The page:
US 7314498 B2
An iron-based sintered powder metal article for cam lobe and other high temperature, high wear applications requiring excellent net-shape stability during sintering comprises a powder metal mixture consisting essentially of, by weight, 0.5–3.0% Mo, 1–6.5% Cr, 1–5% V, and the balance Fe and impurities. These articles also have a carburized case having 0.7–1.2% C by weight. Following carburization of the case, the articles are quenched to form a martensitic matrix having a network of disbursed carbides of Cr and V. The resulting sintered articles have good mechanical strength and wear resistance and possess excellent machineability and dimensional stability.
1. An Fe-based sintered powder metal article fabricated from an iron-based powder metal mixture consisting essentially of, by weight: 0.5–3.0% Mo, 1–6.5% Cr, 1–5% V, and the balance Fe and impurities.
2. The powder metal article of
3. The powder metal article of
4. The powder metal article of
5. The powder metal article of
6. The powder metal article of
7. The powder metal article of
8. The powder metal article of
9. The sintered powder metal article of
10. The powder metal article of
11. The powder metal article of
12. An Fe-based sintered powder metal cam lobe fabricated from an Fe-based powder metal mixture consisting essentially of, by weight: 0.5–3.0% Mo, 1–6.5% Cr, 1–5% V, and the balance Fe and impurities, said cam lobe having a carburized case comprising 0.7–1.2% C by weight.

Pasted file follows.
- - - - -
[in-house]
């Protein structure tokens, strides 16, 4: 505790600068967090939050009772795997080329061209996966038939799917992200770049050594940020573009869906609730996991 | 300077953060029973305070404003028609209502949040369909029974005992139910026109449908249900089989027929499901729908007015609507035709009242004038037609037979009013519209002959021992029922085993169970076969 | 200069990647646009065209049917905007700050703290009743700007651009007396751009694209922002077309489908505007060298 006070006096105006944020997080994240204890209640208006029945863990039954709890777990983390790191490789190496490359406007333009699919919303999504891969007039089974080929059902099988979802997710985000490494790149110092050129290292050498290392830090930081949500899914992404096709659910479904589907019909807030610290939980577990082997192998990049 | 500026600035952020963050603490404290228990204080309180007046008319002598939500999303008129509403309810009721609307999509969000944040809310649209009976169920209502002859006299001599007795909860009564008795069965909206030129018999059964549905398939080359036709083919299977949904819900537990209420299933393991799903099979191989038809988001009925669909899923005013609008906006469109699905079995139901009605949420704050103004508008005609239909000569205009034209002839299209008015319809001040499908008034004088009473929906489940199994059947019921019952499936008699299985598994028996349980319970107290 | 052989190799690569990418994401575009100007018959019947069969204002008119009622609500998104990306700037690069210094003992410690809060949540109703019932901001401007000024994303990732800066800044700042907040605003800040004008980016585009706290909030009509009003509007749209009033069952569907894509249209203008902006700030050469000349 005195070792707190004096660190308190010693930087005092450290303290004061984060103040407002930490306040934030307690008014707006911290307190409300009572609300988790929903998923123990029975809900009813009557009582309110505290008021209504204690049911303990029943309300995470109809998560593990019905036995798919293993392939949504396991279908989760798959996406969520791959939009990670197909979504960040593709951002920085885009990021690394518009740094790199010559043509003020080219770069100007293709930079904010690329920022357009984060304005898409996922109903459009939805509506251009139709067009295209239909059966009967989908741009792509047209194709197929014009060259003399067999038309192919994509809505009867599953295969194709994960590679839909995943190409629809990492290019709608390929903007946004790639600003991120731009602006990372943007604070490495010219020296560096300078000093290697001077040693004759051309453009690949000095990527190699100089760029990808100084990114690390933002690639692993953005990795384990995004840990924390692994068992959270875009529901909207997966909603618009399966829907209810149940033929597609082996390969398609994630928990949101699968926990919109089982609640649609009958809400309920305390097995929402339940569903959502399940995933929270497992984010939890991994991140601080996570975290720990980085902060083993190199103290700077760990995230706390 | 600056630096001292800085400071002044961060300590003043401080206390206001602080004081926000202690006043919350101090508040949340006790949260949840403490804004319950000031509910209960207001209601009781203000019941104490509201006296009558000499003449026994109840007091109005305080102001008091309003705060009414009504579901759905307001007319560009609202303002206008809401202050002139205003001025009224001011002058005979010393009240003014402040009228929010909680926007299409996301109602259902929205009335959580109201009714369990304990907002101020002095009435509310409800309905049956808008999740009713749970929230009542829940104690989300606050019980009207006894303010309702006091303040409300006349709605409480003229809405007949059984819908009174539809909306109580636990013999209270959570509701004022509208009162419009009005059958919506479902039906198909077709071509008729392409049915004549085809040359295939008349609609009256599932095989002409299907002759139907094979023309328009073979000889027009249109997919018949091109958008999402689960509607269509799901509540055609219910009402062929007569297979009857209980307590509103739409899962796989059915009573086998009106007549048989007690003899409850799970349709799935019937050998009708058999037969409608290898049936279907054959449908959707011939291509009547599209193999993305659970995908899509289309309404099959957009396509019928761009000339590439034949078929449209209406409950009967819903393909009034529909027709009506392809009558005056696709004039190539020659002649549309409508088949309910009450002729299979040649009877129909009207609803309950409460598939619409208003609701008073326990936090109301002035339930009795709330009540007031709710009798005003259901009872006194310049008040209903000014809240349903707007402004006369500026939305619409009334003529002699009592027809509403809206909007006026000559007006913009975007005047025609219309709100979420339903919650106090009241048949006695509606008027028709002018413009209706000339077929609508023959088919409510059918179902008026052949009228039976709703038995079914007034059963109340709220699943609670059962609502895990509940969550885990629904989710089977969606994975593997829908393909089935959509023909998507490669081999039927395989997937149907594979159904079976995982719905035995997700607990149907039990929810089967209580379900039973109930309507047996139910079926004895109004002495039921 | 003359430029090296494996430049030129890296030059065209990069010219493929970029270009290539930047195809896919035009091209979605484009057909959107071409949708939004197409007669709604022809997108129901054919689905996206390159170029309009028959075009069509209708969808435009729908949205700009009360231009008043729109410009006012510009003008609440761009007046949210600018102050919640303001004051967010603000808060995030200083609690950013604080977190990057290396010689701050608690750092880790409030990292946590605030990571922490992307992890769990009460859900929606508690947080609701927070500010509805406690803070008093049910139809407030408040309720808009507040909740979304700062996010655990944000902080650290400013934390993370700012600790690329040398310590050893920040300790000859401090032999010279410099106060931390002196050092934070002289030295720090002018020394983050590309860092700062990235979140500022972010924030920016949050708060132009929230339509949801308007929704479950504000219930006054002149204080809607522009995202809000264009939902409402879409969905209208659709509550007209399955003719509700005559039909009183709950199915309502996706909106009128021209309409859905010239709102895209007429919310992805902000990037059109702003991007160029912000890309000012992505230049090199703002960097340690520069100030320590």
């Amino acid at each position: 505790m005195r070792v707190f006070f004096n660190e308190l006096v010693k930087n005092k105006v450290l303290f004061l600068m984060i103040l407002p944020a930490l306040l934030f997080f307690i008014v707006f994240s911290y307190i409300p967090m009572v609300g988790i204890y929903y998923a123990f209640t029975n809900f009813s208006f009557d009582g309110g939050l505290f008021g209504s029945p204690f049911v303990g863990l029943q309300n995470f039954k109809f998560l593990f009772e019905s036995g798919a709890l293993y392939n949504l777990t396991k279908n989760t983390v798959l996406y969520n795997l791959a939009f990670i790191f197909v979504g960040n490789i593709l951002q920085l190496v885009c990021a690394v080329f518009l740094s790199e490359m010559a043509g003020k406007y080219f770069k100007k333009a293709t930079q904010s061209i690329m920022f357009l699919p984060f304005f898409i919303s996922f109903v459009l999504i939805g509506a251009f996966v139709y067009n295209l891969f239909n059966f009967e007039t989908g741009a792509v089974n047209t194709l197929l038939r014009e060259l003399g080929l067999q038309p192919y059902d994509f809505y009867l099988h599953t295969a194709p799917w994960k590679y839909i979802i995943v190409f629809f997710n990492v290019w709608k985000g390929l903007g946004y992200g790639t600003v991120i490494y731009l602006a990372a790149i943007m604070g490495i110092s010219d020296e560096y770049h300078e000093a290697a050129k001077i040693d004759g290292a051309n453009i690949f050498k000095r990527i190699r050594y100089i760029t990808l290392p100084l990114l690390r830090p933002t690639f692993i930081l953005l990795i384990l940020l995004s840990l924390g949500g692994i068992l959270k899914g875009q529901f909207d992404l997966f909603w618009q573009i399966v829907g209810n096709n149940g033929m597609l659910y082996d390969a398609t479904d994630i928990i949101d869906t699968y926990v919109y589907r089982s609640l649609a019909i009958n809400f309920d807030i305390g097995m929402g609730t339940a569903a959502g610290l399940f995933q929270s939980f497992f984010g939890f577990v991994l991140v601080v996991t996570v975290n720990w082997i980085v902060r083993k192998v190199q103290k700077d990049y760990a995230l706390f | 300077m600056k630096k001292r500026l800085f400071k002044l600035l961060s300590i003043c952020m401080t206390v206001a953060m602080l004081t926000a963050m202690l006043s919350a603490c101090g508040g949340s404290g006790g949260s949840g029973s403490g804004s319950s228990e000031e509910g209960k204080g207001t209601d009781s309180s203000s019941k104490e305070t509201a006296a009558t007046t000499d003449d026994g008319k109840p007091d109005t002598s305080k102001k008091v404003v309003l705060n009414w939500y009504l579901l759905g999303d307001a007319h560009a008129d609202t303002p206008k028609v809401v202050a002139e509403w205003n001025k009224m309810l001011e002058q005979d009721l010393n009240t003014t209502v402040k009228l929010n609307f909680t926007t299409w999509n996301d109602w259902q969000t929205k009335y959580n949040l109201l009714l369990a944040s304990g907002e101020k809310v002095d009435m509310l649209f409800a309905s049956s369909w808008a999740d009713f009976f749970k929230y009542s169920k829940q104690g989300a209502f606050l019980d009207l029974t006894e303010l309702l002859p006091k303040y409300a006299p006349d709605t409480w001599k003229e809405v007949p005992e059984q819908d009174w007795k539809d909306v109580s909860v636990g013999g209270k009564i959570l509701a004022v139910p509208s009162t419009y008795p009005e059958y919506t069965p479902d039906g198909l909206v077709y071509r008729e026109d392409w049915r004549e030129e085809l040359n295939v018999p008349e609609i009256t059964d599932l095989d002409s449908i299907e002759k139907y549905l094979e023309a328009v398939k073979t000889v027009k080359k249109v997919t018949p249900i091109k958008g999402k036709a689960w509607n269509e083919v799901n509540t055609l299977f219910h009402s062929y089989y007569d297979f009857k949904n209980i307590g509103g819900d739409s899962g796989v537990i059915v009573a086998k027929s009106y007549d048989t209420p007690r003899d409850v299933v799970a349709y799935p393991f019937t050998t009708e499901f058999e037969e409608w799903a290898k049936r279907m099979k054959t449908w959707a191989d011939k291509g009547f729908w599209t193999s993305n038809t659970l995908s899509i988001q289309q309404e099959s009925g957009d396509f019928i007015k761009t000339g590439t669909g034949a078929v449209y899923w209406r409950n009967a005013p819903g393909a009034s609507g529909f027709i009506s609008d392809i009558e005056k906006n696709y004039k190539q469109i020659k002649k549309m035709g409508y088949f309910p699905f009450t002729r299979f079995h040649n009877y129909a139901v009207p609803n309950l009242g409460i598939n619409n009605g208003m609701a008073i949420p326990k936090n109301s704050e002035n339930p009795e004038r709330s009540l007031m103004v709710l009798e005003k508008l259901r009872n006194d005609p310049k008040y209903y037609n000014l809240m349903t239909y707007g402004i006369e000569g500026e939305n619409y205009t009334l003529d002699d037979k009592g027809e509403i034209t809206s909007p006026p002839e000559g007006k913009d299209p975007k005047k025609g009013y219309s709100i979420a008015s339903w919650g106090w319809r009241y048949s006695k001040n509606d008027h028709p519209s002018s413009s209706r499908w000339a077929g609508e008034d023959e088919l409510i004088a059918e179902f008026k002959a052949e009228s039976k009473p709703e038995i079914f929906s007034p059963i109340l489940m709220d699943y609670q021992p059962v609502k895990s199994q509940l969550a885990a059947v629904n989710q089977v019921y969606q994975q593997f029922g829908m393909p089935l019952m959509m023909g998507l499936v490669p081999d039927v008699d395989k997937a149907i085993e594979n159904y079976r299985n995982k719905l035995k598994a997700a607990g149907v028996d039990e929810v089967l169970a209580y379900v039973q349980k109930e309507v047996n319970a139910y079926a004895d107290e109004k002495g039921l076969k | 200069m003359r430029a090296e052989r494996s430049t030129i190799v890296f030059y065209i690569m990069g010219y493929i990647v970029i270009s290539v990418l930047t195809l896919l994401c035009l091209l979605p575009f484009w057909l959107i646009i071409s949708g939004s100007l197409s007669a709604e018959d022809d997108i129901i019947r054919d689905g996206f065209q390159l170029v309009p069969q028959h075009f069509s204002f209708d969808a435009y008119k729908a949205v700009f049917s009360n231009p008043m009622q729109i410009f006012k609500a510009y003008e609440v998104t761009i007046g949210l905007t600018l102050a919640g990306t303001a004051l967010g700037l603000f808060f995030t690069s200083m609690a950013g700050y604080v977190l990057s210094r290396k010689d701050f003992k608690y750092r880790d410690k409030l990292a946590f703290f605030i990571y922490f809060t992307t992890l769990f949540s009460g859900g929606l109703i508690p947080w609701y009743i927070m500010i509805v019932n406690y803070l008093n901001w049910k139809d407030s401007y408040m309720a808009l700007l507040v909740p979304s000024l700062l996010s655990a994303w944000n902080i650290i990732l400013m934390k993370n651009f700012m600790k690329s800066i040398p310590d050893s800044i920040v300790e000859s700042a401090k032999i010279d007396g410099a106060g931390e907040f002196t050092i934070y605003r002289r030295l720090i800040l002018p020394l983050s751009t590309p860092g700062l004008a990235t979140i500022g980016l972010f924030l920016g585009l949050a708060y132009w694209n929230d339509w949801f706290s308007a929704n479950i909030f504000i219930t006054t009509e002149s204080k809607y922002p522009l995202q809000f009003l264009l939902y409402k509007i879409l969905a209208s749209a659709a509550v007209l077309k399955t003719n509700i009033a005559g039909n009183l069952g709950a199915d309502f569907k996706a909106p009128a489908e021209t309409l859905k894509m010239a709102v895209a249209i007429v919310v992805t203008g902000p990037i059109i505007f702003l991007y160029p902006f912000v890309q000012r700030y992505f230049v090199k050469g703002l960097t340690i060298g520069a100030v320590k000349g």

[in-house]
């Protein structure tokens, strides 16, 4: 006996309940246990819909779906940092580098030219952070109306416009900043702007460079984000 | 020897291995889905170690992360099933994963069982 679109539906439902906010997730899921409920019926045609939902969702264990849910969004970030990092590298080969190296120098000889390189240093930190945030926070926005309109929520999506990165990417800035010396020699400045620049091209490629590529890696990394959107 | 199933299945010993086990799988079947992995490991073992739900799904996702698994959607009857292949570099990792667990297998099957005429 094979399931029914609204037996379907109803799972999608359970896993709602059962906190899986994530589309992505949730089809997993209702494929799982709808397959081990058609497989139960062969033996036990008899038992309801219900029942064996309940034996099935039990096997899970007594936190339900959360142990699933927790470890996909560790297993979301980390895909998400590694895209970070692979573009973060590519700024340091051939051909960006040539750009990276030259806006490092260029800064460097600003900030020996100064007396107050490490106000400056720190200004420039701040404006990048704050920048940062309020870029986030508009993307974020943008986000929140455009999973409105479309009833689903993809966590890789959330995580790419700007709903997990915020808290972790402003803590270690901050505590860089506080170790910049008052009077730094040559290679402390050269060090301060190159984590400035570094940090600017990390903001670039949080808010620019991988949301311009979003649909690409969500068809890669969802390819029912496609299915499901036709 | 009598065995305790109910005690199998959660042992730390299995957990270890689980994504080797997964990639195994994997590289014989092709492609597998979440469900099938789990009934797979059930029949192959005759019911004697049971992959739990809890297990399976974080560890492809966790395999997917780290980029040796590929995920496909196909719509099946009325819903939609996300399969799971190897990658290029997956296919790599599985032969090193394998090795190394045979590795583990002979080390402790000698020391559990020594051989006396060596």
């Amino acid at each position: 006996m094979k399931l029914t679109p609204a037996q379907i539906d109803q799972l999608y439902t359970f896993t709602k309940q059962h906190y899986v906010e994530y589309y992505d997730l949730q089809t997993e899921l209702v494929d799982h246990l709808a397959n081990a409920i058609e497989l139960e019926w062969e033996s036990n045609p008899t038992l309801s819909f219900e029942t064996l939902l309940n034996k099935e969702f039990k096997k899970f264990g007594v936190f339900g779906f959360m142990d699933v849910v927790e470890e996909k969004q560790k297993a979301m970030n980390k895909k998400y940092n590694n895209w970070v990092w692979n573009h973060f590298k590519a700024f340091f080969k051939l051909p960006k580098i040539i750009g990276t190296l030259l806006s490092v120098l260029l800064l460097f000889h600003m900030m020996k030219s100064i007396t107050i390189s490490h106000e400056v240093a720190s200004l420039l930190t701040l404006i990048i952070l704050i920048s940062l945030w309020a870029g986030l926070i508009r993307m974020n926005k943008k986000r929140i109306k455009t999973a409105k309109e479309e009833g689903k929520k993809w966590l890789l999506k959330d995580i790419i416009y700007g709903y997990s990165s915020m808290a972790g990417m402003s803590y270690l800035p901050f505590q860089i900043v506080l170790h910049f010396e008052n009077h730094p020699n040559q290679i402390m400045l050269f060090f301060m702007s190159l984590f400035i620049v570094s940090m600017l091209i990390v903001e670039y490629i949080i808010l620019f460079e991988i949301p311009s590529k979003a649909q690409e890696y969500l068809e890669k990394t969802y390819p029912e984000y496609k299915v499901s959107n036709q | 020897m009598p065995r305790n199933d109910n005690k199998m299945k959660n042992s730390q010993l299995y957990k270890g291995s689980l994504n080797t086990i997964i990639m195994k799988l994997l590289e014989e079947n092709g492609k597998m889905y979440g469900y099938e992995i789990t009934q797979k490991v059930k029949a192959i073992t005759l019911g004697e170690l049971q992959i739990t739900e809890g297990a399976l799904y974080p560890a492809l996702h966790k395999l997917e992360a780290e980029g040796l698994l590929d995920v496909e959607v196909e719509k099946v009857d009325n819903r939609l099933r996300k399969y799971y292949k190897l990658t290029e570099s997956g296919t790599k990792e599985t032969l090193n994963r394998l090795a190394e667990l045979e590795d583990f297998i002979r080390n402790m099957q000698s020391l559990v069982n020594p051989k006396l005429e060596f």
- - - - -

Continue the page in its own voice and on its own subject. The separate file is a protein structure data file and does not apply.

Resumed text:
13. The powder metal article of
14. The powder metal article of
15. The powder metal article of
16. The powder metal article of
17. The powder metal article of
18. The powder metal article of
19. A cam shaft having at least one Fe-based sintered powder metal cam lobe fabricated from an Fe-based powder metal mixture consisting essentially of, by weight: 0.5–3.0% Mo, 1–6.5% Cr, 1–5% V, and the balance Fe and impurities, the cam lobe having a carburized case comprising 0.7–1.2% C by weight.
20. A method of making an Fe-based sintered powder metal article comprising the steps of:
preparing a powder metal admixture consisting essentially of, by weight: 0.5–3.0% Mo, 1–6.5% Cr, 1–5% V, with the balance Fe and impurities;
compacting the admixture to form the article;
sintering the article; and
carburizing the article to form a carburized case extending inwardly from an outer surface of the article.
21. The method of
22. The method of
23. The method of
24. The method of
25. The method of
26. The method of
27. The method of
28. The method of
29. The method of
30. The method of
31. The method of
32. The method of
1. Technical Field